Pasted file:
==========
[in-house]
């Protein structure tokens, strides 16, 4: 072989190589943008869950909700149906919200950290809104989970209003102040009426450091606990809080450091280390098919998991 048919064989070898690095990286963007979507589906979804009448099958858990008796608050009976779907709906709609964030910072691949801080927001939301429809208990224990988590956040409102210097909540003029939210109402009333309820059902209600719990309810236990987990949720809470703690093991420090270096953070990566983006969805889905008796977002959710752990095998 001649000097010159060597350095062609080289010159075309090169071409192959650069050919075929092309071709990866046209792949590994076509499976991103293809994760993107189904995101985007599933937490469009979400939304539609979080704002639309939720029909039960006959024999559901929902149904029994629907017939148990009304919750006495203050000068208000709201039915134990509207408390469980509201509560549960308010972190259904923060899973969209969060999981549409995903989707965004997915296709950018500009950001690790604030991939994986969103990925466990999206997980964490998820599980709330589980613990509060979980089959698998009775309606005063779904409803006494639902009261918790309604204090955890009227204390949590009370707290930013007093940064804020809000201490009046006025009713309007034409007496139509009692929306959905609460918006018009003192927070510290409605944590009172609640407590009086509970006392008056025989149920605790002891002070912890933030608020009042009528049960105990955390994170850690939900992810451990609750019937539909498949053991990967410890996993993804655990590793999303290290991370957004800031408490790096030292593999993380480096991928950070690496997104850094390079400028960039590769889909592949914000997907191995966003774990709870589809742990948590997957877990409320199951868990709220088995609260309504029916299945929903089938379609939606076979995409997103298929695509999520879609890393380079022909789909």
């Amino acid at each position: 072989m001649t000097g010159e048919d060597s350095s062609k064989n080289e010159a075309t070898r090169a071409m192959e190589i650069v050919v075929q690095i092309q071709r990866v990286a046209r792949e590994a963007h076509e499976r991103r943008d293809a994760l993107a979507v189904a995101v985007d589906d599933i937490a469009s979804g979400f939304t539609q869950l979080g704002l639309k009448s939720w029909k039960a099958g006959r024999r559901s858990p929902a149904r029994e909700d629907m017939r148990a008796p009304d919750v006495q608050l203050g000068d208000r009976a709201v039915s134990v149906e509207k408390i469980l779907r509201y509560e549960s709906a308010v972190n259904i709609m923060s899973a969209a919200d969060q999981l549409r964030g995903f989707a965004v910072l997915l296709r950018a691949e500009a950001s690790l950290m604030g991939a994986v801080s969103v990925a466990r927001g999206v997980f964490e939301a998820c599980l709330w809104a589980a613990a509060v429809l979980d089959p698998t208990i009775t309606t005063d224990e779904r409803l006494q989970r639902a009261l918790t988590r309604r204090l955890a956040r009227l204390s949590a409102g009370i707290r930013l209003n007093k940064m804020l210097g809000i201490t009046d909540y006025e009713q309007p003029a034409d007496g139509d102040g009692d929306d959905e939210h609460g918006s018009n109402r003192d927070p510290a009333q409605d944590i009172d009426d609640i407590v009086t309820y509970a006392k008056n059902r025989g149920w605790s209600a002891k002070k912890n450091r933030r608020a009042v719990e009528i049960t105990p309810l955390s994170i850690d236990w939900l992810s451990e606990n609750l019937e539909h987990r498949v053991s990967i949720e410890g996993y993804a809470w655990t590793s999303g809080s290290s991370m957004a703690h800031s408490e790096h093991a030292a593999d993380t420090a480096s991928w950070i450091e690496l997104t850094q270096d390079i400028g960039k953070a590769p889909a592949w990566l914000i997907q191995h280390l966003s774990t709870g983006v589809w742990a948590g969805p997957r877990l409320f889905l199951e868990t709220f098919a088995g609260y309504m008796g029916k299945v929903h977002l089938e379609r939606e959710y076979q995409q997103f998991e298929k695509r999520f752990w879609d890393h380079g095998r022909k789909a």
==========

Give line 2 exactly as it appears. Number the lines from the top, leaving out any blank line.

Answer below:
């Protein structure tokens, strides 16, 4: 072989190589943008869950909700149906919200950290809104989970209003102040009426450091606990809080450091280390098919998991 048919064989070898690095990286963007979507589906979804009448099958858990008796608050009976779907709906709609964030910072691949801080927001939301429809208990224990988590956040409102210097909540003029939210109402009333309820059902209600719990309810236990987990949720809470703690093991420090270096953070990566983006969805889905008796977002959710752990095998 001649000097010159060597350095062609080289010159075309090169071409192959650069050919075929092309071709990866046209792949590994076509499976991103293809994760993107189904995101985007599933937490469009979400939304539609979080704002639309939720029909039960006959024999559901929902149904029994629907017939148990009304919750006495203050000068208000709201039915134990509207408390469980509201509560549960308010972190259904923060899973969209969060999981549409995903989707965004997915296709950018500009950001690790604030991939994986969103990925466990999206997980964490998820599980709330589980613990509060979980089959698998009775309606005063779904409803006494639902009261918790309604204090955890009227204390949590009370707290930013007093940064804020809000201490009046006025009713309007034409007496139509009692929306959905609460918006018009003192927070510290409605944590009172609640407590009086509970006392008056025989149920605790002891002070912890933030608020009042009528049960105990955390994170850690939900992810451990609750019937539909498949053991990967410890996993993804655990590793999303290290991370957004800031408490790096030292593999993380480096991928950070690496997104850094390079400028960039590769889909592949914000997907191995966003774990709870589809742990948590997957877990409320199951868990709220088995609260309504029916299945929903089938379609939606076979995409997103298929695509999520879609890393380079022909789909």